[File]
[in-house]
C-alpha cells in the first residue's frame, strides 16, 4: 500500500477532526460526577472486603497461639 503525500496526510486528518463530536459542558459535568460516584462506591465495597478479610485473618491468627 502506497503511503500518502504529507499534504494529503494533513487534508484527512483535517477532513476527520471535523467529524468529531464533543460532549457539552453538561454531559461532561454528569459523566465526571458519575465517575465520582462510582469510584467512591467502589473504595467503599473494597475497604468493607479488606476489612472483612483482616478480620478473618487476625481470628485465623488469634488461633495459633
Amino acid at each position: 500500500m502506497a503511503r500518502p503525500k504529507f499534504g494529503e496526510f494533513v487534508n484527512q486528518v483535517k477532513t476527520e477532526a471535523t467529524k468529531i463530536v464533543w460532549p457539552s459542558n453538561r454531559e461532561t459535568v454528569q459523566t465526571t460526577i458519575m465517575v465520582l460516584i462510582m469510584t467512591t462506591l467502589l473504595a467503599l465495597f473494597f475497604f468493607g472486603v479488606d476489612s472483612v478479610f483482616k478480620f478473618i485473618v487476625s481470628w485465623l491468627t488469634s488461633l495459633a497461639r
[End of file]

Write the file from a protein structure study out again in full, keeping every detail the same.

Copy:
[in-house]
C-alpha cells in the first residue's frame, strides 16, 4: 500500500477532526460526577472486603497461639 503525500496526510486528518463530536459542558459535568460516584462506591465495597478479610485473618491468627 502506497503511503500518502504529507499534504494529503494533513487534508484527512483535517477532513476527520471535523467529524468529531464533543460532549457539552453538561454531559461532561454528569459523566465526571458519575465517575465520582462510582469510584467512591467502589473504595467503599473494597475497604468493607479488606476489612472483612483482616478480620478473618487476625481470628485465623488469634488461633495459633
Amino acid at each position: 500500500m502506497a503511503r500518502p503525500k504529507f499534504g494529503e496526510f494533513v487534508n484527512q486528518v483535517k477532513t476527520e477532526a471535523t467529524k468529531i463530536v464533543w460532549p457539552s459542558n453538561r454531559e461532561t459535568v454528569q459523566t465526571t460526577i458519575m465517575v465520582l460516584i462510582m469510584t467512591t462506591l467502589l473504595a467503599l465495597f473494597f475497604f468493607g472486603v479488606d476489612s472483612v478479610f483482616k478480620f478473618i485473618v487476625s481470628w485465623l491468627t488469634s488461633l495459633a497461639r